The United States Congress recently passed legislation that includes new cybersecurity provisions requiring critical infrastructure providers to report cyber security incidents, including the payment of ransom, to the federal government. The bill, also known as the “Strengthening American Cybersecurity Act of 2022,” passed the Senate by unanimous vote on March 1. It then passed the House of Representatives and was signed into law by President Biden on March 15, 2022.
Recognizing that cyberattacks have already commenced and could spread beyond the Russian-Ukrainian battlefield, organizations can take several steps to protect themselves. They can recognize the risk. Then organizations can assess likely cyber threats and vulnerabilities, build resilience and take preventive actions, to avoid becoming another casualty in a conflict that already has too many.
With cyberattacks continuing to plague the financial services industry, the New York Department of Financial Services (NYDFS) recently released new guidance for regulated entities related to the use of Multi-Factor Authentication (MFA) and cybersecurity frameworks.
On December 7, 2021, NYDFS issued a formal Industry Letter entitled Guidance on Multi-Factor Authentication. According to the Industry Letter, MFA “is an essential part of cybersecurity hygiene . . . which is why it was one of the few technical controls explicitly required by” the NYDFS Cybersecurity Regulation, 23 NYCRR Part 500 (the Cybersecurity Regulation). However, the Industry Letter goes on to note that “MFA weaknesses are the most common cybersecurity gap exploited at financial services companies,” most often due to MFA “being absent, not fully implemented, or configured improperly.” Specifically, NYDFS noted that, from January 2020 to July 2021, more than 18.3 million consumers were impacted by cybersecurity incidents reported to NYDFS that were linked to an MFA failure.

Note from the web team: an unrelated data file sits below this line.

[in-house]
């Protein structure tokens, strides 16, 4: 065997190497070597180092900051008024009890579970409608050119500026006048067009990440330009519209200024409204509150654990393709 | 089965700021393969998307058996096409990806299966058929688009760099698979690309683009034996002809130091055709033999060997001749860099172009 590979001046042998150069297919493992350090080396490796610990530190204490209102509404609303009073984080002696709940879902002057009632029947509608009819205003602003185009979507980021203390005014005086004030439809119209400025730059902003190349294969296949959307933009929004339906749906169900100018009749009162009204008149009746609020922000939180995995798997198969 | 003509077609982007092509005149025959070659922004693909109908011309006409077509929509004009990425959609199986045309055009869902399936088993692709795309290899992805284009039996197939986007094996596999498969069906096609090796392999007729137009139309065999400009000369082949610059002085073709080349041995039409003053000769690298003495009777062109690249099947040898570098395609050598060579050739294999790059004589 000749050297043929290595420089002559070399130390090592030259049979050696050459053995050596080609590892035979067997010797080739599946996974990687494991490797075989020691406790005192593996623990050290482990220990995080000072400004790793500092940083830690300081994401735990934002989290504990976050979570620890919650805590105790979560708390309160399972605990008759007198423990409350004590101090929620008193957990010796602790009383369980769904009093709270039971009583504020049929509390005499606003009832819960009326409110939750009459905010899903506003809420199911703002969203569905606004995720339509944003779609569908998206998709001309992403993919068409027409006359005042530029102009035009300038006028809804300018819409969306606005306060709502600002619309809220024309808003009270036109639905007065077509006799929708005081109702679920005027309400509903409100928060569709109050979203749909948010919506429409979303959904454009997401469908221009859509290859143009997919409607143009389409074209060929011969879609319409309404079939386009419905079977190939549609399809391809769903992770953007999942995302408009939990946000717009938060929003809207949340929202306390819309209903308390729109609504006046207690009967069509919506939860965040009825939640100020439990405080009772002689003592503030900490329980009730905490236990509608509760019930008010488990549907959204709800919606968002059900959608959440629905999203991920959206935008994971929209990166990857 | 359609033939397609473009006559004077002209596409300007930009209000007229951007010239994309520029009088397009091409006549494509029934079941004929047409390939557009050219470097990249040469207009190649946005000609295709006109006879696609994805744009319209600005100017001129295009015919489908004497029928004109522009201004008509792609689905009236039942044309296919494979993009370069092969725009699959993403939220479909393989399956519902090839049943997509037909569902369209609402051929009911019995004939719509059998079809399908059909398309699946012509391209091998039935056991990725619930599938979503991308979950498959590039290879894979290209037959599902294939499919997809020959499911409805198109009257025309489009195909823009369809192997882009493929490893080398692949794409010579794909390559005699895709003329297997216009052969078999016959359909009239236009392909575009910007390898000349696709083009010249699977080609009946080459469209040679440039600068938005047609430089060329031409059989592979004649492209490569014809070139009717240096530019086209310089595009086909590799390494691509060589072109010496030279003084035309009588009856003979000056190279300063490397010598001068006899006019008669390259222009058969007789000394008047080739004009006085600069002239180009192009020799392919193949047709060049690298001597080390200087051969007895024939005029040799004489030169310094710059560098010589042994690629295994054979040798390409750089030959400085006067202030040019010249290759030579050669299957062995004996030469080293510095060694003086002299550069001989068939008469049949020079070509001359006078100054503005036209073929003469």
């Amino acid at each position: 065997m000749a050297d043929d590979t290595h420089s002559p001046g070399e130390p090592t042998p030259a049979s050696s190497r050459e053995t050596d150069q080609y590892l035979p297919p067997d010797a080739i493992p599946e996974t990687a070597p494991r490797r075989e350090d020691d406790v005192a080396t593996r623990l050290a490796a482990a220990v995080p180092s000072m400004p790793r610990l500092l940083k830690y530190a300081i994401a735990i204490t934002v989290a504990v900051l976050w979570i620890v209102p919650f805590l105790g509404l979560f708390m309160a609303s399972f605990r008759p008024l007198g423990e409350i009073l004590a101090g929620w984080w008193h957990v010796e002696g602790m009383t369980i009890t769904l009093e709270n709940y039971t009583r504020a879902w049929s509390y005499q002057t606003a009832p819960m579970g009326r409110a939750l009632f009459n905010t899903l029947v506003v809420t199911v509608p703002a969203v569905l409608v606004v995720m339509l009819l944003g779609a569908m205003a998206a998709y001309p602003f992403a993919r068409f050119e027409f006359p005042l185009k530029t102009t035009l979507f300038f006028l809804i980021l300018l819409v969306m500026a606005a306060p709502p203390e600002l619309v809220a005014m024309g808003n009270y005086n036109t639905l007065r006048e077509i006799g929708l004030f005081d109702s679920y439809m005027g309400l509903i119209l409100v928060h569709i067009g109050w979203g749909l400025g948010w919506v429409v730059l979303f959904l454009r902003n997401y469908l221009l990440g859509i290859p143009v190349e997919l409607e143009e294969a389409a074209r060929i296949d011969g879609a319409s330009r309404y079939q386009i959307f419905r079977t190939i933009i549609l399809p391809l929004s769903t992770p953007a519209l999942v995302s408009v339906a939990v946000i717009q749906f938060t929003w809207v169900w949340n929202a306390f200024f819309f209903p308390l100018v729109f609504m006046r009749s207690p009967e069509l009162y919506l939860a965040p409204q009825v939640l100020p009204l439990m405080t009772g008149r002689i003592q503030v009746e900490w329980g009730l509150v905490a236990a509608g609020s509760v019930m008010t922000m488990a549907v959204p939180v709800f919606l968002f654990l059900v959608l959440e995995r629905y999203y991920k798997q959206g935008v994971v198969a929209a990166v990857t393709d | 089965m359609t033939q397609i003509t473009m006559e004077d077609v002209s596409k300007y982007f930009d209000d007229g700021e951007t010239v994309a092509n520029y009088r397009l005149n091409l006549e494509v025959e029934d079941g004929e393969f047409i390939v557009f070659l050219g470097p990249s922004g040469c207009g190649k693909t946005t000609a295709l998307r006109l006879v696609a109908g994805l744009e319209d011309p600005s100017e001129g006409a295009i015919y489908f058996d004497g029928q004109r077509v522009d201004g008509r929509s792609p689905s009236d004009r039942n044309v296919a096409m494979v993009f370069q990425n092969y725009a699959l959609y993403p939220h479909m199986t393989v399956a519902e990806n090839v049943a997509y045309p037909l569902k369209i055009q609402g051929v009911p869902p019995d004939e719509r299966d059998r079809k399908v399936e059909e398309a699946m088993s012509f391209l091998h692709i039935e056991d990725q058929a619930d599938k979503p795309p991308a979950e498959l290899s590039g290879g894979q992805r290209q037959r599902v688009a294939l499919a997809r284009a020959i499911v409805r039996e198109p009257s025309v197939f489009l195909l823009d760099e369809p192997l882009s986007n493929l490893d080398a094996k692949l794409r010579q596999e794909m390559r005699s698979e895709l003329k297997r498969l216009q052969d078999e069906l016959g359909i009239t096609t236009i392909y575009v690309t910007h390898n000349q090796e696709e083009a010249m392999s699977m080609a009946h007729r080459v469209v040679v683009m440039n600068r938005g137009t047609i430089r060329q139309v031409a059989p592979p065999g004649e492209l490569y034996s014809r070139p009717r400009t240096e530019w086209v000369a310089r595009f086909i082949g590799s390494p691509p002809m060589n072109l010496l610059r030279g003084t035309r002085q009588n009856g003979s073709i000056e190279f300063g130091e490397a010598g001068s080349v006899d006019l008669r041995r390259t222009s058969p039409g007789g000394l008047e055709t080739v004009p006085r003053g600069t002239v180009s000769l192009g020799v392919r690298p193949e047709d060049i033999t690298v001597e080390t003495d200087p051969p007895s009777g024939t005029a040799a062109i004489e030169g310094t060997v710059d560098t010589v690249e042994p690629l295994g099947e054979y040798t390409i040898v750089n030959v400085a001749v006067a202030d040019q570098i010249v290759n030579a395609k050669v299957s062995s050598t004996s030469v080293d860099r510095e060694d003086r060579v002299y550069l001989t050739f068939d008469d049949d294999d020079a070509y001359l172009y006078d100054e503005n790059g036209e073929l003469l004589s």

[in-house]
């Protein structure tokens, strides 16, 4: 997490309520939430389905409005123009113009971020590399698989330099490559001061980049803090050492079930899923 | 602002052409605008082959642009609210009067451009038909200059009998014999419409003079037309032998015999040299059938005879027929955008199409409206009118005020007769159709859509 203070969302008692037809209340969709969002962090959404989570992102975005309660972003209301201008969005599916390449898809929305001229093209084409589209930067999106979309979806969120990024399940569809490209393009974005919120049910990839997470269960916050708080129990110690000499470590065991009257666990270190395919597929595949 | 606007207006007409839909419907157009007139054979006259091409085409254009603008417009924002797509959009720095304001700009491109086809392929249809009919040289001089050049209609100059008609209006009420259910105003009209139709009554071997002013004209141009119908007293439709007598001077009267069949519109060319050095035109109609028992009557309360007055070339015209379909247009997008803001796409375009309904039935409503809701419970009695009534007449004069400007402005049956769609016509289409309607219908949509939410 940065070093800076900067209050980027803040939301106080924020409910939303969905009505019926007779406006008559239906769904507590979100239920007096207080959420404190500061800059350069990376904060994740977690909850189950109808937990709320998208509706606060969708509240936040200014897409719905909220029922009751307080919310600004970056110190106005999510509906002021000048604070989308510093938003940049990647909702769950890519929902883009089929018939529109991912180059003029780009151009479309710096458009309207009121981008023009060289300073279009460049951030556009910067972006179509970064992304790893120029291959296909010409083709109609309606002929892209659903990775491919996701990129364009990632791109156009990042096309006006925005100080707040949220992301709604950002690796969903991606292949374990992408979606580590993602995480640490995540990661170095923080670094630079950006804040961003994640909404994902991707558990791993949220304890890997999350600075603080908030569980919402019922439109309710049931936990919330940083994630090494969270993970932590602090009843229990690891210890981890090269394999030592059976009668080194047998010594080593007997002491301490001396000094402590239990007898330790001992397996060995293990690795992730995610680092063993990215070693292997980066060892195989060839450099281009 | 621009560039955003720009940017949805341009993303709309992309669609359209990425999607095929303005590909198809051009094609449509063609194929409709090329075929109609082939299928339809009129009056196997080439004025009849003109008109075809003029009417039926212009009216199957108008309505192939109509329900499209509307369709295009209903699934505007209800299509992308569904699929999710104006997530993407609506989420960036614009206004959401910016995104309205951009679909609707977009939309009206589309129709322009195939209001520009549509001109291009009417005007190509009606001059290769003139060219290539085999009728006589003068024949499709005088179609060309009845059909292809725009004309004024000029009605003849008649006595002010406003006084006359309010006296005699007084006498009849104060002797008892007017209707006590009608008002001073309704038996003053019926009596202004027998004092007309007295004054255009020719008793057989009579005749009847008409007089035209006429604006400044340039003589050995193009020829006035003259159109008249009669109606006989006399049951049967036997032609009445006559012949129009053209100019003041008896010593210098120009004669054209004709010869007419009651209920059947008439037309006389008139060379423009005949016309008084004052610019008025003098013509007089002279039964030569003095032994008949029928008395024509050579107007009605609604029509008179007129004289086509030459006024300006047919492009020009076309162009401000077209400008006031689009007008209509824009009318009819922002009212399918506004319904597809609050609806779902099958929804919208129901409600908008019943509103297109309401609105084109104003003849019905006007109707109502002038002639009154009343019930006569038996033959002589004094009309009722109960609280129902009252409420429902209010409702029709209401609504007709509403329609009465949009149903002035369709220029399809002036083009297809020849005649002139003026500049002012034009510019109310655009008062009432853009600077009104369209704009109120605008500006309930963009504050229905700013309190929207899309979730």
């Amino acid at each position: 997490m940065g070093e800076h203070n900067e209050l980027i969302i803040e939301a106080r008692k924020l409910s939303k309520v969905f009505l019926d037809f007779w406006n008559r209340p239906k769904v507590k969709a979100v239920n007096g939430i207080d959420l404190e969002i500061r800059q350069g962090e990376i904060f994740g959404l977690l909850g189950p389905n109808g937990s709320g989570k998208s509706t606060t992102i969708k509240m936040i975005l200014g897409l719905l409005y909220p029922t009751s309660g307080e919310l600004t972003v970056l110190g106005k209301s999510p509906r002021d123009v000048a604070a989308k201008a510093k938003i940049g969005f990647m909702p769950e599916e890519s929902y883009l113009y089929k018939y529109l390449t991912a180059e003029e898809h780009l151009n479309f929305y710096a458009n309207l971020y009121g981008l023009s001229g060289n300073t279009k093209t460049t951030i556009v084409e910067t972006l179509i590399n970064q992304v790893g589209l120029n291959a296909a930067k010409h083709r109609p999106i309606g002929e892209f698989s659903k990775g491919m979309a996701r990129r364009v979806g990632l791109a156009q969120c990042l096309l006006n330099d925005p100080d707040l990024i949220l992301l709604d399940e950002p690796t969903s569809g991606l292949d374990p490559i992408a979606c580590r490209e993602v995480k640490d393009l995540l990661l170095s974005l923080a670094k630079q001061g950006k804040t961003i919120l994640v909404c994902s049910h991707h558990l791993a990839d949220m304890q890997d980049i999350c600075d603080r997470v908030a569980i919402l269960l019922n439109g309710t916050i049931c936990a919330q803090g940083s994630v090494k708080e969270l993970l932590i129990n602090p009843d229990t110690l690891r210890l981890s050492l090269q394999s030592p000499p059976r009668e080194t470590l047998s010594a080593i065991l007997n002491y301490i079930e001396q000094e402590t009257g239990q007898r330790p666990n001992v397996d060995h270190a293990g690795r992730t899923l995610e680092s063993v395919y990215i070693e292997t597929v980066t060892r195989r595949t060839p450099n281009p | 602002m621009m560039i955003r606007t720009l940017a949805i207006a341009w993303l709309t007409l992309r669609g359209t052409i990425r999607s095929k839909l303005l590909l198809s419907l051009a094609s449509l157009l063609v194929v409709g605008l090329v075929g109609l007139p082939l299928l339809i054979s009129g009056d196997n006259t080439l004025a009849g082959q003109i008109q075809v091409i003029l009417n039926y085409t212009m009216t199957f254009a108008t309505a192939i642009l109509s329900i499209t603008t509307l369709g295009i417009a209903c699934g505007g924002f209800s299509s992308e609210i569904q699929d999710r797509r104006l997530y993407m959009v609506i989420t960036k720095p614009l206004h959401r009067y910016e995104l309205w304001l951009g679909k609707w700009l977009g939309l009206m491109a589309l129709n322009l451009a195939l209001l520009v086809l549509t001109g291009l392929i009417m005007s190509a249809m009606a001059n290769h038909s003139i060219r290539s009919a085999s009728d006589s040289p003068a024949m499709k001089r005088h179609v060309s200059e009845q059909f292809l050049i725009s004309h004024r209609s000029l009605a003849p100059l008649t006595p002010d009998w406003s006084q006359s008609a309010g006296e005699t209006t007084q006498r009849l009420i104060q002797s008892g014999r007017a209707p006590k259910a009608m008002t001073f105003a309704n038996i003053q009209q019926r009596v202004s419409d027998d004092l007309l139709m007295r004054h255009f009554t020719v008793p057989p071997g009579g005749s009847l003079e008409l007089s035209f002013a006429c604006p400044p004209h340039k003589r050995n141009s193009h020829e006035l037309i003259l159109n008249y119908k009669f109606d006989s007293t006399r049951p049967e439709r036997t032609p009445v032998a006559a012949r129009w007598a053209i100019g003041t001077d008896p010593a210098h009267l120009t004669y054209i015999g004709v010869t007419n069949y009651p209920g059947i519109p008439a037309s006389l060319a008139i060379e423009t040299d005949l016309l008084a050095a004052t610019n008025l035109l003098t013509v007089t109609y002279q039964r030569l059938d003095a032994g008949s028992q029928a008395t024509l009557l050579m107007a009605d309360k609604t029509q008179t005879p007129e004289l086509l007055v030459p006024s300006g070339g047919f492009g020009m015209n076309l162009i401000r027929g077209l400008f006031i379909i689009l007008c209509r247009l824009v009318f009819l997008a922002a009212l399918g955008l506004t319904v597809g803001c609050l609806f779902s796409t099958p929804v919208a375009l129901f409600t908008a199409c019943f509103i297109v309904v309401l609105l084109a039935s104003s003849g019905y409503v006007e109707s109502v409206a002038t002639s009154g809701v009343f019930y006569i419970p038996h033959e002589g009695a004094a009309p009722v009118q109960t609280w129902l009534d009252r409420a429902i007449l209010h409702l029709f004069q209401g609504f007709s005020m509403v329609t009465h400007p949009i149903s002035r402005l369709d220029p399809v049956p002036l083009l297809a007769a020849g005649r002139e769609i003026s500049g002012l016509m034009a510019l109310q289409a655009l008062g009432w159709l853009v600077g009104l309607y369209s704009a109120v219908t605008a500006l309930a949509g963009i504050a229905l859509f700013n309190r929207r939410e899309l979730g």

On December 6, 2021, in the Memorandum for the Heads of Executive Departments and Agencies, the Office of Management and Budget took a more aggressive position on strengthening the nation’s cybersecurity posture. Under this memorandum, federal agencies are now mandated to report “major” cyberattacks within one hour of discovery to the Cybersecurity and Infrastructure Security Agency (CISA) and to the Office of Management and Budget (OMB). It also directed that affected agencies update reports within one hour of determining that an already-reported incident is determined to be “major.”
Ransomware incidents continue to be on the rise, wreaking havoc for organizations globally. Ransomware attacks target an organization’s data or infrastructure, and, in exchange for releasing the captured data or infrastructure, the attacker demands a ransom. This creates a dilemma for organizations — the decision to pay the ransom, relying on the attacker to release the data as they say, or to reject the ransom demand and try to restore the data or operations on their own.
A bipartisan group of 14 United States senators recently introduced proposed legislation that would require federal contractors and operators of critical infrastructure to disclose any cyber intrusion within 24 hours. A copy of the proposed legislation can be found here.
Currently, there is no federally mandated reporting requirement for cyberattacks on American infrastructure targets. The newly proposed legislation is designed to prevent these attacks from going unreported and uninvestigated.